I think this would be a misconception. Having an exact procedure to determine something doesn't mean at all that it would be considered 'methodical' for a human player.


I meant that I think you could make it methodical even for a human player. Even when we just downstack we still follow some sort of logic that we aren't completely aware of


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Anonymous
post Nov 4 2011, 09:35 PM
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QUOTE(wksrdg @ Oct 24 2011, 07:07 PM) *

Goo


Oi, sorry for the late reply and updates. I've been really busy for the last week and a half.

Anyways, "throughput" probably does a better job describing this system than "efficiency", but it's easier for me to use because I've been using that term for the past 2 years. c;

That is some pretty interesting analysis though. So, what you found was that for the piece sequences in the fumens was that initially, RavenDarkSky's piece placement is better for those few frames, but overall my piece placement will end up being better overall in the long run?


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post Nov 5 2011, 03:04 AM
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QUOTE
That is some pretty interesting analysis though. So, what you found was that for the piece sequences in the fumens was that initially, RavenDarkSky's piece placement is better for those few frames, but overall my piece placement will end up being better overall in the long run?

Basically yes, this is what I tried to do in the second part. Trying to make a decent guess for what clears the blocks left would potentially be used. Obviously, in a non-spin it is easier to guess this reasonably well.

But even leaving aside that, the modification in the first part is fairly important in my opinion. The reason is that it standardizes the value of efficiency (or whatever you wanna name it). I will try to explain this a bit. Look, for example, how big the values for efficiency are that I calculated before the first part. The reason is that we haven't calculated these values starting from a flat field. As a result the values calculated don't provide an "intuitive" comparison to, for example, the efficiency values for simple clears.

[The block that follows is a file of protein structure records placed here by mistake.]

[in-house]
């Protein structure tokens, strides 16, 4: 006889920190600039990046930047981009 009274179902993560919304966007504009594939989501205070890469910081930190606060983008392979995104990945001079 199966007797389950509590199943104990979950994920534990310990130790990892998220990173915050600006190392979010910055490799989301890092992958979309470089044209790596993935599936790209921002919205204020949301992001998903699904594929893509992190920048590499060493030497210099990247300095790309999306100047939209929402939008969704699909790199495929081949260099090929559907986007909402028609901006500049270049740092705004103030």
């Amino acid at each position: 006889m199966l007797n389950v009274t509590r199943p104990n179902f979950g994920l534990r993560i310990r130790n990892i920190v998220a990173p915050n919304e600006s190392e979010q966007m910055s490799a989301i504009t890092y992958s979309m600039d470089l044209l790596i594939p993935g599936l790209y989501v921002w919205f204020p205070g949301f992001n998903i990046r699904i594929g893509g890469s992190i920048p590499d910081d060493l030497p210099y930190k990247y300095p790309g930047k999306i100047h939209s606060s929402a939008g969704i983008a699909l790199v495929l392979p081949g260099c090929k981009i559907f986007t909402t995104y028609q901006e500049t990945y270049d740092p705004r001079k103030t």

So what I assumed was that the green blocks initially were the non-garbage blocks, supposedly representing a situation occurring within a versus game. The values calculated in first part are the "adjusted" values representing simply a weighted average approach. Intuitively it only adds up "attack+downstack" for those blocks that have been placed during the fumen steps and then divides that value by total blocks used (in the fumen steps). I think this kind of adjustment is absolutely necessary when comparing fumen diagrams from efficiency point of view.

For example, suppose a fumen starts with a simple ready made tetris position. You just put a line block and get a tetris. Would you calculate efficiency by just dividing 1 tetromino over "attack+downstack" value for the whole tetris. I think the better way is just to see how much that particular tetromino placed "added" to the "attack/downstack" invariant, based on simple ratio. The value that results is not inflated unnecessarily and is intuitively comparable to efficiency values for the actual clears.

If you actually happen to have a non-spin game, you would only have 19 efficiency values at most, single(2), double(3), triple(4), tetris(5), b2b(5). For a game like blockbox you would only have 10 values, as you already know. My only difference in calculating those (from your method) is to use the precise values (as I listed on the first page).
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Anonymous
post Nov 11 2011, 08:51 AM
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QUOTE(wksrdg @ Nov 4 2011, 10:04 PM) *




Oi, I was trying to think of some kind of rebuttal, but I'm not smart enough to think of anything. I can tell that you've obviously put a lot of thought into this already c;

I don't think it's necessarily wrong to calculate the piece efficiency without taking into account the green blocks though. Even though they don't necessarily take into account the true efficiency of each piece, from a relative standpoint to the field position, they are accurate in showing that one sequence of piece placements is better than the other sequence of piece placements. And you don't have to go through a whole bunch of other calculations.

QUOTE